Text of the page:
The interested party should submit the above documentation to the school. The documentation will then be passed on to the Ministry of Education via their local Education Office or other competent body.
+ The Ministry of labour asks for the C Level certificate of greek language

So I'm starting to wonder if teaching is really the way to spend some time in Greece!
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teacheringreece



Joined: 05 Feb 2005
Posts: 79

PostPosted: Mon Nov 10, 2008 8:26 am    Post subject: Reply with quote

Hmm, looks like that's something new. Don't worry about it - if they enforce it the majority of non-Greek teachers won't be able to get licenses as most don't have any kind of formal Greek qualification. So I really doubt it will be enforced.
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scot47



Joined: 10 Jan 2003
Posts: 11720
Location: Ultima Thule

PostPosted: Mon Nov 24, 2008 10:58 am    Post subject: Reply with quote

I am shocked. Are you suggesting that a government employee might bend the rules ? In Greece ? Surely not ?
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DoubleDutch



Joined: 01 Apr 2009
Posts: 51
Location: China

PostPosted: Tue Jul 07, 2009 1:45 pm    Post subject: Reply with quote

scot47 wrote:
I am shocked. Are you suggesting that a government employee might bend the rules ? In Greece ? Surely not ?

Irony doesn't necessarily come across, especially if you don't use emoticons... Wink
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kateh



Joined: 01 Apr 2007
Posts: 9
Location: Athens

PostPosted: Sun Jul 19, 2009 8:15 am    Post subject: Reply with quote

Yes, it is being enforced. Officials from the Ministry of Education have been visiting frontistiria and asking for a list of teachers and a copy of their licences.
Also it is worth getting a licence as some school-owners will take advantage of unlicensed teachers and use it as an excuse not to pay their IKA and tax.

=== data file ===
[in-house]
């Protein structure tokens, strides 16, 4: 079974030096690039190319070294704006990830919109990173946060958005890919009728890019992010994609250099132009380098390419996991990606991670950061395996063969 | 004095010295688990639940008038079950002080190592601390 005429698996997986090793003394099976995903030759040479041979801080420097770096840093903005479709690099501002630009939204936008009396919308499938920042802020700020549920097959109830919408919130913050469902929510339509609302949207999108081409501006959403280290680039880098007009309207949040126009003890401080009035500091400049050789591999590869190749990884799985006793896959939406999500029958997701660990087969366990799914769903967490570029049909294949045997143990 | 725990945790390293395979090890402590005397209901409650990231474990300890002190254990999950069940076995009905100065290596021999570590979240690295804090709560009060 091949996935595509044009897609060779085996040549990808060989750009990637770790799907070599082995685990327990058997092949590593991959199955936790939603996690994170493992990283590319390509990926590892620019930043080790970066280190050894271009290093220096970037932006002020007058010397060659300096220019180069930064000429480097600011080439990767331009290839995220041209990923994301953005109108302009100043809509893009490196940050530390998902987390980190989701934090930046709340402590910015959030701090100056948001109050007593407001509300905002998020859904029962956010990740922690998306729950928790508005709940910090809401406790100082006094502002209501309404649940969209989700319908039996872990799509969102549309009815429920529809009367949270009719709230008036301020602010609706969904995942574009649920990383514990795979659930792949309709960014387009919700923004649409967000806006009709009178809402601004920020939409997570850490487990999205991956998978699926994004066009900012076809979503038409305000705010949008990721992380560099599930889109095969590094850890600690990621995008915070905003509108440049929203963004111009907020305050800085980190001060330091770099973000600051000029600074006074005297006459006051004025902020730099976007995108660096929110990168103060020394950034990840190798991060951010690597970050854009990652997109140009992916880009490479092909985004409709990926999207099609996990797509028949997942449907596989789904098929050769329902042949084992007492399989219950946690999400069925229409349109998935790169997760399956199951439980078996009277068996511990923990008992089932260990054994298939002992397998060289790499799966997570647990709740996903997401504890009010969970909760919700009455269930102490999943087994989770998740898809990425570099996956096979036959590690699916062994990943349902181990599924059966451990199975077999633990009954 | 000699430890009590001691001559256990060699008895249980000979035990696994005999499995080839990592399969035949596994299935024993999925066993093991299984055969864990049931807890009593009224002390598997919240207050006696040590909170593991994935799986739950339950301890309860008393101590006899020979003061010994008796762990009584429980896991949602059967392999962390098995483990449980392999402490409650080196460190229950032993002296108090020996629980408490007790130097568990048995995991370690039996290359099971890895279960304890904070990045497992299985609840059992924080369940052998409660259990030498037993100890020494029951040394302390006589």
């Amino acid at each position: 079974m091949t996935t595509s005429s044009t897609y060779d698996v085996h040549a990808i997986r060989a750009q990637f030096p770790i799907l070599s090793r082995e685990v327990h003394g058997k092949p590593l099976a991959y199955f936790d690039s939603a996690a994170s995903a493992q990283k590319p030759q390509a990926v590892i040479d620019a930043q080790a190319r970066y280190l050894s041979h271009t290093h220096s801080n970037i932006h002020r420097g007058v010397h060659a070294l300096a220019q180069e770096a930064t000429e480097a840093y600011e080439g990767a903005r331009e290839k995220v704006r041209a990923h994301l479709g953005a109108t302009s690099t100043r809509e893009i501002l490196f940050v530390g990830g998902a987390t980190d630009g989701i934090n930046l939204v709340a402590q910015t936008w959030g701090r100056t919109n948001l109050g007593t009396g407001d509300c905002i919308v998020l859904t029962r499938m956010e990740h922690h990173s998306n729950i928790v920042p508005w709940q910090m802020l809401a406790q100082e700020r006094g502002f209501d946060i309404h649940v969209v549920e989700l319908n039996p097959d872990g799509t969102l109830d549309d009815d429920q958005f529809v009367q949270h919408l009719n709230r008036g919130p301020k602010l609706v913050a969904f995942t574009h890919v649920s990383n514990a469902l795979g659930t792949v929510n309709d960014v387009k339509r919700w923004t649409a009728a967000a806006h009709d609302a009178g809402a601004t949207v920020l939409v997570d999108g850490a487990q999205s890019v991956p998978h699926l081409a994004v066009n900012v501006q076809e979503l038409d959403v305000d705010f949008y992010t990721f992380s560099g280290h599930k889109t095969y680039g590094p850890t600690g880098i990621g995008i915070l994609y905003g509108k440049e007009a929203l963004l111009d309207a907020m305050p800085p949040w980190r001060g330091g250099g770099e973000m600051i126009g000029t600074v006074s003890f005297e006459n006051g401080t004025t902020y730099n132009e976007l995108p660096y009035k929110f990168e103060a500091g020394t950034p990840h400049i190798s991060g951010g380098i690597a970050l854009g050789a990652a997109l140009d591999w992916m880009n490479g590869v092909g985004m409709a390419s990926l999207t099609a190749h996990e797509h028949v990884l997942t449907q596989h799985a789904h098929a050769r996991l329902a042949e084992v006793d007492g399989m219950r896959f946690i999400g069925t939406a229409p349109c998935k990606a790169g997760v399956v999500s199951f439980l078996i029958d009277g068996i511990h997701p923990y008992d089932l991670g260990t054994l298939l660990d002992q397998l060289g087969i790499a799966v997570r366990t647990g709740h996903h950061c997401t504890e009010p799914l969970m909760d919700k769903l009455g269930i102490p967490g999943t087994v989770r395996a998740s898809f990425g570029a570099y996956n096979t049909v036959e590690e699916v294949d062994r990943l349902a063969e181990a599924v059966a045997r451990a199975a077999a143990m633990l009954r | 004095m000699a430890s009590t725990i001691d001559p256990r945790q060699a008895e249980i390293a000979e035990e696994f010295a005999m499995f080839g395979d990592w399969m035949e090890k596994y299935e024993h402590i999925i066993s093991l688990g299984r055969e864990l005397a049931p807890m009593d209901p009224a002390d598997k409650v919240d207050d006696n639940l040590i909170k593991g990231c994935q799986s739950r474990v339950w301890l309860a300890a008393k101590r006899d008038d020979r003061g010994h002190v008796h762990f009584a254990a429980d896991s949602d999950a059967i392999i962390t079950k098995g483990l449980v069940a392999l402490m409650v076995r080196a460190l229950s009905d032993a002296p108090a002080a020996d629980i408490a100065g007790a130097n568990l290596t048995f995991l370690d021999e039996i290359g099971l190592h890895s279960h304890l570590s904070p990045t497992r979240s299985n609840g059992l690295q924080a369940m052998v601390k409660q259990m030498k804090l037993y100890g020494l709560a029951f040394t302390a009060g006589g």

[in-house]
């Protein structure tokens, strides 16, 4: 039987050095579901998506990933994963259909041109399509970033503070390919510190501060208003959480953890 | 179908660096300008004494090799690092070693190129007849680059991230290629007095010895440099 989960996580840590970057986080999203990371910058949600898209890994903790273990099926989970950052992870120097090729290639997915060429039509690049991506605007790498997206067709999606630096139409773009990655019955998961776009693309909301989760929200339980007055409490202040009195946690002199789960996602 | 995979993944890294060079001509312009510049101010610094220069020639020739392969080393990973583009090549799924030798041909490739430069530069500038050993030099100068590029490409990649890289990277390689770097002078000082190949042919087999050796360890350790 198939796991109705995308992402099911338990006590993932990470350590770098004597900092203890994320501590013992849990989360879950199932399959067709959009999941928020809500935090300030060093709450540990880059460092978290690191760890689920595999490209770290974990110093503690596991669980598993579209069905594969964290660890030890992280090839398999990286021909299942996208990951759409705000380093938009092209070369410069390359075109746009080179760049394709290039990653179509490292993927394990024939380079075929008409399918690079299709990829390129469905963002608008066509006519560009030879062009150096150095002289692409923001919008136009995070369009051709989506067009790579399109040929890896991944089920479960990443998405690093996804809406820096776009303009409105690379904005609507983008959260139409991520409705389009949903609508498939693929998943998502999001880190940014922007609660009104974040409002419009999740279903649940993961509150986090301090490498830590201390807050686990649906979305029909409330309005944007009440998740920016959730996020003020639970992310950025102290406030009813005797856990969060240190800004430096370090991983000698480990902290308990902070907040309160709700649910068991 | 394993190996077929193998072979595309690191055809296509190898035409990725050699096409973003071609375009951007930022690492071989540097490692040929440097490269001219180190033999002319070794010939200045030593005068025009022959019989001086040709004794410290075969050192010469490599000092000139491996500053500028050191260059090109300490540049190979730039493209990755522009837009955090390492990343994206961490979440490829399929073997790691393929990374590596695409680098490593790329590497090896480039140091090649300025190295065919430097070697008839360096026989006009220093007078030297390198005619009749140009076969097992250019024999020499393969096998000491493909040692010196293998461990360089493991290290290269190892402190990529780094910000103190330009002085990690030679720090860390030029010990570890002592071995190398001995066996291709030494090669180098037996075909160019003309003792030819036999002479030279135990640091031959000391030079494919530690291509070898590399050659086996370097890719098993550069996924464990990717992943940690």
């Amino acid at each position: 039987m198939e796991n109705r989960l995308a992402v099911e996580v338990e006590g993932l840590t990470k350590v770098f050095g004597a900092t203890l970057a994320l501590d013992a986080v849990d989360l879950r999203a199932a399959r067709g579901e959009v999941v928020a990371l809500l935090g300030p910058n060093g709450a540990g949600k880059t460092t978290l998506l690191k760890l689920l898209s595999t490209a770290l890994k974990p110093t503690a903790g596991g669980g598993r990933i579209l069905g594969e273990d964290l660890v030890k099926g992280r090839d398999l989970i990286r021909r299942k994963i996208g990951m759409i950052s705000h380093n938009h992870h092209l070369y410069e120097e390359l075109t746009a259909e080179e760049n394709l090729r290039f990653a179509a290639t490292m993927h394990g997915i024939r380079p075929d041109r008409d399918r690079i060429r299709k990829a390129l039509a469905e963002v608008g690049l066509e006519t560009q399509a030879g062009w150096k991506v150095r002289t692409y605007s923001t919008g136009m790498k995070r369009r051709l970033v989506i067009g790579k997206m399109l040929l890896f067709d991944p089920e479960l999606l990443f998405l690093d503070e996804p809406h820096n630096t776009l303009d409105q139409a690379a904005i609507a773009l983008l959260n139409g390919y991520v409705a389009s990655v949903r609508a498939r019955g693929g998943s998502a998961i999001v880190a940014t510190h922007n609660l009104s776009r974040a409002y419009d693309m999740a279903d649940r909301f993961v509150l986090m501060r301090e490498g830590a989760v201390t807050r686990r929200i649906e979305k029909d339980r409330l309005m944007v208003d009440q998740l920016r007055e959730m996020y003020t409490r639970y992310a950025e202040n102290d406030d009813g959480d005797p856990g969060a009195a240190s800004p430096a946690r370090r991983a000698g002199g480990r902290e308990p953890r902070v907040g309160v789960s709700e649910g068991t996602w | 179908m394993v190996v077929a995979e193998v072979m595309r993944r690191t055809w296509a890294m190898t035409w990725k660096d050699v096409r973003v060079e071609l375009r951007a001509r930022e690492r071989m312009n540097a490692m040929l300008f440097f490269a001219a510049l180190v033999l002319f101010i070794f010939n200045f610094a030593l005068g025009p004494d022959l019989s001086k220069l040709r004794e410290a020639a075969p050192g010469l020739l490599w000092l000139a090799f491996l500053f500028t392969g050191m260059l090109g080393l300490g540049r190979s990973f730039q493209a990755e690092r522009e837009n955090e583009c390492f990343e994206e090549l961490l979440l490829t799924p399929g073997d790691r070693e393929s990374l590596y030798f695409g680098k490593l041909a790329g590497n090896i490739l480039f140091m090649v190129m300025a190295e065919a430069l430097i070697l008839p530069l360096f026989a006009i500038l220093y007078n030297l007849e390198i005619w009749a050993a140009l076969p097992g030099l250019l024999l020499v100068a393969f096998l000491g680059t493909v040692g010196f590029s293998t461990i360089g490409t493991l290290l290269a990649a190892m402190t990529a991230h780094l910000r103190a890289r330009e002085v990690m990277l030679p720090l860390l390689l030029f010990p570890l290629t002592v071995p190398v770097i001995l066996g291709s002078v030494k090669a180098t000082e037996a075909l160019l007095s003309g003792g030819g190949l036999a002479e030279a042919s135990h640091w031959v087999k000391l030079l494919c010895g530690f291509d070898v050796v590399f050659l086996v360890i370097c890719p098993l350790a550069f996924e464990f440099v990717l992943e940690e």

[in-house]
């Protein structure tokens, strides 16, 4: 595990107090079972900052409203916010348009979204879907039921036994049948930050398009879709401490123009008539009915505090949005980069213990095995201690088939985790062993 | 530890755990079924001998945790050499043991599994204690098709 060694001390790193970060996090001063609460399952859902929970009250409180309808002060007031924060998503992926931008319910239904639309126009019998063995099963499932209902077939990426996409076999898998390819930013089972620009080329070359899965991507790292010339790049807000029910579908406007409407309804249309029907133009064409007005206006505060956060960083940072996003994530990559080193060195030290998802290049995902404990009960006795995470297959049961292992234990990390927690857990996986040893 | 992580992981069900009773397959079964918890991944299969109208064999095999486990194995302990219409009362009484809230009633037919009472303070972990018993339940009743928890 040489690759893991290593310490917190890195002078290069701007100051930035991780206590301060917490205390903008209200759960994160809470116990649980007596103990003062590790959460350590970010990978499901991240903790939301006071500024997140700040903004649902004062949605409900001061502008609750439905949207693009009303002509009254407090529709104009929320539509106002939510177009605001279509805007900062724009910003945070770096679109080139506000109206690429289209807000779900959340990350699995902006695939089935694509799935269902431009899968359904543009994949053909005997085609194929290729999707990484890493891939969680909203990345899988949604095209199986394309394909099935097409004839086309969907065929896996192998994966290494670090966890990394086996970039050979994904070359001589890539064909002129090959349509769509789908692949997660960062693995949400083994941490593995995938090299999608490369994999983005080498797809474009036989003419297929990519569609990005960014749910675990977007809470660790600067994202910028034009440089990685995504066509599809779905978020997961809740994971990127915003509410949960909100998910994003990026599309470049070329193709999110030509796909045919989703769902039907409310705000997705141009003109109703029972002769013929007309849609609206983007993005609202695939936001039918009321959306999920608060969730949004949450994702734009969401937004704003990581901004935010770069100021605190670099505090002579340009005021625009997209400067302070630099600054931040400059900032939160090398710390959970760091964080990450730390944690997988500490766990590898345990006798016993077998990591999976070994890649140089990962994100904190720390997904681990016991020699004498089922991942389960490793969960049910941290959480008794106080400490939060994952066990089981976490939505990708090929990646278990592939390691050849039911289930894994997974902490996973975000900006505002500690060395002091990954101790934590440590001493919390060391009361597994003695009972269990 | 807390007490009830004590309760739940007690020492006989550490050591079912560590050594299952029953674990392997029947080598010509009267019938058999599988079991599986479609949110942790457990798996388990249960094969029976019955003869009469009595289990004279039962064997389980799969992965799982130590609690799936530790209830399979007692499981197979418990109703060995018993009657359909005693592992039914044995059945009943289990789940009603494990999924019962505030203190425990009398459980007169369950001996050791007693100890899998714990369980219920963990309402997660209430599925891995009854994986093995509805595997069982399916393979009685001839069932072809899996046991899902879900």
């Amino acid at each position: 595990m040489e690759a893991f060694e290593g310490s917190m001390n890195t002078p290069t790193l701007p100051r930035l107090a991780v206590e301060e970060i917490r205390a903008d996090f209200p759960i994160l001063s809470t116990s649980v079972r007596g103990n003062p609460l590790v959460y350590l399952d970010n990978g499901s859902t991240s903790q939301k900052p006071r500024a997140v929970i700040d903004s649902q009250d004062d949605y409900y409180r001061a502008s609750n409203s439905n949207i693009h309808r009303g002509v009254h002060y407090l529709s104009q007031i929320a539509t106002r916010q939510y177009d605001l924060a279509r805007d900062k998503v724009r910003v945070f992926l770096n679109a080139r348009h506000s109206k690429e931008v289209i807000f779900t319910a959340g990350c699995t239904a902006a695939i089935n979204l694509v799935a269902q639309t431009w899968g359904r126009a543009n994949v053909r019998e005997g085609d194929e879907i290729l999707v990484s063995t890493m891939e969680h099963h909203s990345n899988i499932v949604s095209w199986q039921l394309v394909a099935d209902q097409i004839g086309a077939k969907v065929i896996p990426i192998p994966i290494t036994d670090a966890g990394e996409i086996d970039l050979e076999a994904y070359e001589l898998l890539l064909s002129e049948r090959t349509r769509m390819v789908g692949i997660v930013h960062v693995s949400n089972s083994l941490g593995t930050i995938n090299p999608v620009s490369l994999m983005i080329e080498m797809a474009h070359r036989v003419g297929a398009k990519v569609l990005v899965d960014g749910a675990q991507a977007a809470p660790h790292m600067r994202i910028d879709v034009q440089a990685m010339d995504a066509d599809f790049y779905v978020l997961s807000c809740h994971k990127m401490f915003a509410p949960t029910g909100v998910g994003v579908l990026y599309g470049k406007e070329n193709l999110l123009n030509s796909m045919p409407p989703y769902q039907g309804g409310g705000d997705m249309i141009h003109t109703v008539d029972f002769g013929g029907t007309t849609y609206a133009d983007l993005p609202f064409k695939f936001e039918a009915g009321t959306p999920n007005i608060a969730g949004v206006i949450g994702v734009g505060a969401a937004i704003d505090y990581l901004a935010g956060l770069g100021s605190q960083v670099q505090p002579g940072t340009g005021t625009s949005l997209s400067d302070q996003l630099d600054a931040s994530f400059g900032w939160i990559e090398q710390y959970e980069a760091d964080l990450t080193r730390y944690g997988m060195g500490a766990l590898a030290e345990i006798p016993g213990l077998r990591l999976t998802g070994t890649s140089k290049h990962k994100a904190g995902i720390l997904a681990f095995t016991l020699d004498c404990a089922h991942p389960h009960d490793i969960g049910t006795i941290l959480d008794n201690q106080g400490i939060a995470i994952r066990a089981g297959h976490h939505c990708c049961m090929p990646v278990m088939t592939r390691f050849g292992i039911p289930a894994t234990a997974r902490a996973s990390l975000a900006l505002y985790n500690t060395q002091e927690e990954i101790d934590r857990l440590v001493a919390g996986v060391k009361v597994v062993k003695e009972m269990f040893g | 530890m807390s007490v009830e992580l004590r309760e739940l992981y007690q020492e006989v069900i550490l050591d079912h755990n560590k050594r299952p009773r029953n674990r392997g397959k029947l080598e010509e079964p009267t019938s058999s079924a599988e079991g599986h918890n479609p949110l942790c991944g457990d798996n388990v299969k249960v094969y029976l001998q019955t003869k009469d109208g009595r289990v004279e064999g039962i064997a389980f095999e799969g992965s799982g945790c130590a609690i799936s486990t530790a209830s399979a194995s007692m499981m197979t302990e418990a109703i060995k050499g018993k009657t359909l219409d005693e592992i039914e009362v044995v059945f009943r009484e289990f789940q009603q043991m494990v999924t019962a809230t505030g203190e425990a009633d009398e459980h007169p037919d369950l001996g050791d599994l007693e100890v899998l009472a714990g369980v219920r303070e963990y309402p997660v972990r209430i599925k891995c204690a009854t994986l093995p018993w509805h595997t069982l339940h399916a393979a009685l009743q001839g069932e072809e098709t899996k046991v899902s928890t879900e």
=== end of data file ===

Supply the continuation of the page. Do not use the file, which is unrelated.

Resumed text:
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jill staniforth



Joined: 04 Aug 2009
Posts: 1

PostPosted: Wed Aug 05, 2009 7:46 pm    Post subject: Reply with quote

kateh wrote:
Yes, it is being enforced. Officials from the Ministry of Education have been visiting frontistiria and asking for a list of teachers and a copy of their licences.
Also it is worth getting a licence as some school-owners will take advantage of unlicensed teachers and use it as an excuse not to pay their IKA and tax.


So, as far as I can tell unless you're fluent in Greek and can pass level C in the Greek proficiency exam (which is, as far as I can tell, pretty high level) as the law stands in Greece currently you can't get a teaching license to teach at the language schools? Is that right?

It's a horrible catch 22 situation - I only speak very basic Greek and I've just qualified with a CertTESOL. I wanted to go out there and teach, earn a basic salary and improve my Greek. But now I think that unless the EEC can get the government to change its ruling and the current law, there's just no way I can bag a job out there without a school taking advantage and not registering me for tax / IKA. I'd run the risk of having no health insurance, and the likelihood of being sacked if the Ministry hit the school and it's teachers.

I guess I'll just have to consign myself to teaching in another country - which is a real shame. Protectionism at it's worst.
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Phoebe Buffay



Joined: 17 Nov 2009
Posts: 3

PostPosted: Mon Jan 11, 2010 10:25 am    Post subject: Reply with quote

Correct me if I'm wrong, but doesn't one need to be proficient in English in order to become a permanent resident in the UK?
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kateh



Joined: 01 Apr 2007
Posts: 9
Location: Athens

PostPosted: Thu Jan 14, 2010 4:14 am    Post subject: Reply with quote

No, you don't have to be proficient in English to live and work in the UK if you're an EU citizen and don't want to apply for citizenship.

I am in no way fluent in Greek but managed to pass the exam. You just have to study a lot, read newspapers and practice your written and spoken Greek.
The written exam is harder than the oral. In the written exam you are given a text and are asked questions on it and to provide synonyms for certain words. Then you have to write a 200 word essay on a related topic. The topic we were given in Sept 2008 was "What is the role of the EU in education in a globalised society?" A bit ironic really!
The book I used to study was 'Ekfrasi Ekthesi' - sorry for some reason I can't use greek letters on this site.
I hope that this helps.